Exploring Learning, Identity and Power through Life History and Narrative Research
Edited by Ann-Marie Bathmaker, Penelope Harnett
Published February 10th 2010 by Routledge – 190 pages
What stories can we tell of ourselves and others and why should they be of interest to others?
Exploring Learning, Identity and Power through Life History and Narrative Research responds to these questions with examples from diverse educational and social contexts. The book brings together a collection of writing by different authors who use a narrative/life history approach to explore the experiences of a wide range of people, including teachers, nurses, young people and adults, reflecting on learning and education at significant moments in their lives. In addition, each chapter provides an account by the author of the process of constructing research narratives, and the second chapter of the book focuses specifically on ethical issues in life history and narrative research.
With contributions from a number of international experts, this book addresses key issues of social justice and power played out within different contexts, and also discusses the ethics of narrative research directly. The book makes a timely contribution to the growing interest in the use of narrative and life history research. With the increasing importance of continuing professional development for many working in education, health and social service contexts, the book will be of interest to both students and researchers, as it provides clear examples of how researching professionals can use narrative research to investigate a particular area of interest.
1. Introduction to the book, Ann-Marie Bathmaker and Penelope Harnett 2. The ethics of writing life histories and narratives in educational research, Pat Sikes 3. Literacy and numeracy histories – A case study of one child and his parent’s accounts of what was learned, Jane Andrews Senior Lecturer in Education 4. Interrogating identity and belonging through life history: experiences of overseas nurses in post colonial Britain, Shekar Bheenuck 5. ‘I lived down the road from you’: exploring power and identity, then and now, Jacky Brine 6. In Our Own Words. From Action to Learning Dialogues, Nick Clough 7. A process of (un)becoming: life history research and the connection between the personal, professional and teacher professional development, Christine Halse 8. This Do In Remembrance of Me: Narrative Uncertainty and the Frothing of Contentious Identity, James Haywood Rolling, Jr. 9. I’m being measured as an NQT, that isn’t who I am’: second career teachers entering the culture of the primary school, Liz Newman 10. A History of Not Seeing, Invisibility and Anchors: Images of Ethnic Minorities in History Textbooks, Dean Smart 11. Changing identities through re-engagement with education: Two narrative accounts, Richard Waller 12. Conclusion, Penelope Harnett and Ann-Marie Bathmaker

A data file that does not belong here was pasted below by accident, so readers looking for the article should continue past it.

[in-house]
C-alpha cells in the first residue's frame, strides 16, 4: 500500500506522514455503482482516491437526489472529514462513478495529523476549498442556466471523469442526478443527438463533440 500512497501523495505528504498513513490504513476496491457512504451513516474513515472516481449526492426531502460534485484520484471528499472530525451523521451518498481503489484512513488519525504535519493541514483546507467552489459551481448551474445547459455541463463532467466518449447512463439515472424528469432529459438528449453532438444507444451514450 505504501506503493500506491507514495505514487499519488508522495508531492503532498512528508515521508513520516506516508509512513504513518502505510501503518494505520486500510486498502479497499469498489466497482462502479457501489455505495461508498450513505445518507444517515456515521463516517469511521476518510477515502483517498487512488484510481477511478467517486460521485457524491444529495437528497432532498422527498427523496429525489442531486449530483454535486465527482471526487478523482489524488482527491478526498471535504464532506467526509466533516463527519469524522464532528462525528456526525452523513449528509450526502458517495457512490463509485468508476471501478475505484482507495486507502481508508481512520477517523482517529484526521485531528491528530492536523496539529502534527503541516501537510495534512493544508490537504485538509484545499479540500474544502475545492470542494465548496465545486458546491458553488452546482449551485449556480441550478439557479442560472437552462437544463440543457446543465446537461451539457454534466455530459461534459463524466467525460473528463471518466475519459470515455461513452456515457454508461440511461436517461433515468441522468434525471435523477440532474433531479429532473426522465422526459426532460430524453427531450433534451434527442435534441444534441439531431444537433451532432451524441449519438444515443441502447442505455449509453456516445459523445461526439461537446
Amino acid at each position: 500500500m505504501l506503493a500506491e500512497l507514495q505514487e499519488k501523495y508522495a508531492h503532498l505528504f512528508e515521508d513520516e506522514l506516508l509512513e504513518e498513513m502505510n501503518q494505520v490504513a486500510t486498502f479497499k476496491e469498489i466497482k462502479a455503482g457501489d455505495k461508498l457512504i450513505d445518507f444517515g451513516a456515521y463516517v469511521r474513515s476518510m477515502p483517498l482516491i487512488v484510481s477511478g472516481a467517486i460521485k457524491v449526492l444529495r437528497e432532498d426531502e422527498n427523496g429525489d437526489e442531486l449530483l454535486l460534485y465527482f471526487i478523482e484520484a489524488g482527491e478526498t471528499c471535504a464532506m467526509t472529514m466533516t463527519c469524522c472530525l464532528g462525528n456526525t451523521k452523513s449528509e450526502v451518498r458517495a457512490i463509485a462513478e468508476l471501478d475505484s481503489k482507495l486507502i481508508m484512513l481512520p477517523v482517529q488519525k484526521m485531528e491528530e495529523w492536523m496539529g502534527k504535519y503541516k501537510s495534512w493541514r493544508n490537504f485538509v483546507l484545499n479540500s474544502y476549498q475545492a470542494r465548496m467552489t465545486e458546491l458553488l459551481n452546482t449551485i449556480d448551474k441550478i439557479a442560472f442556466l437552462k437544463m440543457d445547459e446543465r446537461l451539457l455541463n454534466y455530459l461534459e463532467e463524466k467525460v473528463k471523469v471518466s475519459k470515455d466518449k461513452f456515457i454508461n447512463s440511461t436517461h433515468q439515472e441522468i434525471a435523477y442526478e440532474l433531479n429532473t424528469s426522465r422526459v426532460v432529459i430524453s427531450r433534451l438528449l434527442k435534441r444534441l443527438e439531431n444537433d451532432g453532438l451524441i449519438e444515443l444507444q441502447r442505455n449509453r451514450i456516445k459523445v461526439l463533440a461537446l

Ann-Marie Bathmaker is Professor of Further Education and Lifelong Learning at the University of the West of England, Bristol, UK.
Penelope Harnett is Reader in Education and Head of the Department of Primary, Early Childhood and Education Studies at the University of the West of England, Bristol, UK.